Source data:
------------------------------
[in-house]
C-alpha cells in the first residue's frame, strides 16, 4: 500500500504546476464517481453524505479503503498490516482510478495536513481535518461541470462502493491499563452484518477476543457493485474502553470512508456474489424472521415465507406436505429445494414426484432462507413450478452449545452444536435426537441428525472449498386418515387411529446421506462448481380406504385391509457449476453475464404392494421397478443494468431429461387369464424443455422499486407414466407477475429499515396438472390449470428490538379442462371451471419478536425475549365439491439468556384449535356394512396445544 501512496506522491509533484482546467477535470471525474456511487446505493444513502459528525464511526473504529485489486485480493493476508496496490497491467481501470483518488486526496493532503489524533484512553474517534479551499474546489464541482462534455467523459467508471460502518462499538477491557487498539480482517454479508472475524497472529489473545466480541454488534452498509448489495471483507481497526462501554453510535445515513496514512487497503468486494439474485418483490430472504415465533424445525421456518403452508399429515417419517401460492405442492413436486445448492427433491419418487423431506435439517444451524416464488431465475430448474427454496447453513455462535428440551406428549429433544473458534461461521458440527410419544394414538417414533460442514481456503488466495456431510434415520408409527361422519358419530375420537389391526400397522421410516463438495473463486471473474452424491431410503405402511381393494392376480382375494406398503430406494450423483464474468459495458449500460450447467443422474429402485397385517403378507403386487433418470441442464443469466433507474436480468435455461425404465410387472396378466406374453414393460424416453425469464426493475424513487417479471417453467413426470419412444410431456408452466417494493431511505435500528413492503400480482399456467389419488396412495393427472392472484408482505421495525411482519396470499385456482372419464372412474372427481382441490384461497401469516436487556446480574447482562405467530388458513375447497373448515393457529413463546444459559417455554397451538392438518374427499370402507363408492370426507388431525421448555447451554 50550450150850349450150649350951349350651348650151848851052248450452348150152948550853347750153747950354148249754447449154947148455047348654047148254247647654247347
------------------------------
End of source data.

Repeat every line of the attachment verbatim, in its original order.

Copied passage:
[in-house]
C-alpha cells in the first residue's frame, strides 16, 4: 500500500504546476464517481453524505479503503498490516482510478495536513481535518461541470462502493491499563452484518477476543457493485474502553470512508456474489424472521415465507406436505429445494414426484432462507413450478452449545452444536435426537441428525472449498386418515387411529446421506462448481380406504385391509457449476453475464404392494421397478443494468431429461387369464424443455422499486407414466407477475429499515396438472390449470428490538379442462371451471419478536425475549365439491439468556384449535356394512396445544 501512496506522491509533484482546467477535470471525474456511487446505493444513502459528525464511526473504529485489486485480493493476508496496490497491467481501470483518488486526496493532503489524533484512553474517534479551499474546489464541482462534455467523459467508471460502518462499538477491557487498539480482517454479508472475524497472529489473545466480541454488534452498509448489495471483507481497526462501554453510535445515513496514512487497503468486494439474485418483490430472504415465533424445525421456518403452508399429515417419517401460492405442492413436486445448492427433491419418487423431506435439517444451524416464488431465475430448474427454496447453513455462535428440551406428549429433544473458534461461521458440527410419544394414538417414533460442514481456503488466495456431510434415520408409527361422519358419530375420537389391526400397522421410516463438495473463486471473474452424491431410503405402511381393494392376480382375494406398503430406494450423483464474468459495458449500460450447467443422474429402485397385517403378507403386487433418470441442464443469466433507474436480468435455461425404465410387472396378466406374453414393460424416453425469464426493475424513487417479471417453467413426470419412444410431456408452466417494493431511505435500528413492503400480482399456467389419488396412495393427472392472484408482505421495525411482519396470499385456482372419464372412474372427481382441490384461497401469516436487556446480574447482562405467530388458513375447497373448515393457529413463546444459559417455554397451538392438518374427499370402507363408492370426507388431525421448555447451554 50550450150850349450150649350951349350651348650151848851052248450452348150152948550853347750153747950354148249754447449154947148455047348654047148254247647654247347